Your Regular Reminder That The NFL Is Weird And Backwards

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Pittsburgh Steelers wide receiver Martavis Bryant has been hit with a one year suspension for missing multiple drug tests. Bryant had previously tested positive for marijuana, which earned him a four-game suspension in 2015, and is reportedly set to check into rehab. Bryant’s agent told USA Today that his client’s continued marijuana use is a “coping issue” and a “depression issue.” So it was a little strange to see Steelers GM Kevin Colbert release the following statement:

“Discipline” is an odd word to invoke when talking about a guy who, according to his agent, is dealing with depression and has a real dependency on marijuana. These are medical and mental health issues, being talked about in basically the same terms you’d apply to keeping the pads level or the gap closed, as if they were matters of focus and willpower.


Or maybe Colbert knows something we don’t. Maybe Bryant’s agent is throwing out words like “depression” and “rehab” as a smokescreen, and his client is actually just a dude who really likes smoking weed and didn’t see a possible one-year suspension as a good enough reason to stop. Even if that’s the case, Colbert’s statement is still completely ridiculous, because it just serves as an example of the NFL acting as if smoking weed is something deserving of punishment—getting kicked out of the league for an entire year!—rather than a perfectly okay thing to do that’s even increasingly legal around the United States.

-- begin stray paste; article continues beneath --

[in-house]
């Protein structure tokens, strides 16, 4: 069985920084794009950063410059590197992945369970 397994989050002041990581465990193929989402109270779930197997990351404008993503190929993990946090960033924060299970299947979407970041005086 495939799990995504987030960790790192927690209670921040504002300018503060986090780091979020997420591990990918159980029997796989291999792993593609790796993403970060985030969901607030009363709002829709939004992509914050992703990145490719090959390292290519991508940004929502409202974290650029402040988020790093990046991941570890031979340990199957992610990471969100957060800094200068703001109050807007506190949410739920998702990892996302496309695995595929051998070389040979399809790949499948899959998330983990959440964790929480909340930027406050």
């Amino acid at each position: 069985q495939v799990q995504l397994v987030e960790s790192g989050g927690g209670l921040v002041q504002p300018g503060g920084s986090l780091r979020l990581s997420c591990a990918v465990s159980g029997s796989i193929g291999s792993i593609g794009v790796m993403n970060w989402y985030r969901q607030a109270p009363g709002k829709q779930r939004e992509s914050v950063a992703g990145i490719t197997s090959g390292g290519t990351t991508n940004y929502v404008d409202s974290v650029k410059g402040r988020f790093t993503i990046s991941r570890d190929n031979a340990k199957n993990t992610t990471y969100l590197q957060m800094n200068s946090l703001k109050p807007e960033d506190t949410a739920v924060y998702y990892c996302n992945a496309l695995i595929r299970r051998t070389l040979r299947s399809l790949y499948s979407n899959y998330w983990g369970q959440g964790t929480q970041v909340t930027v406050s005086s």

In the context of NFL rhetoric, there’s nothing really remarkable about all of this—player runs afoul of NFL rules, player is suspended, player is sternly chastised by organization—but that just reminds you of how strange NFL rhetoric is, and seems once you step back and remember that there actually is a wider world surrounding the NFL. In that world, nobody gives a shit if you smoke weed, and nobody is “disappointed” in people who are possibly struggling with depression and substance abuse problems.


Photo via AP


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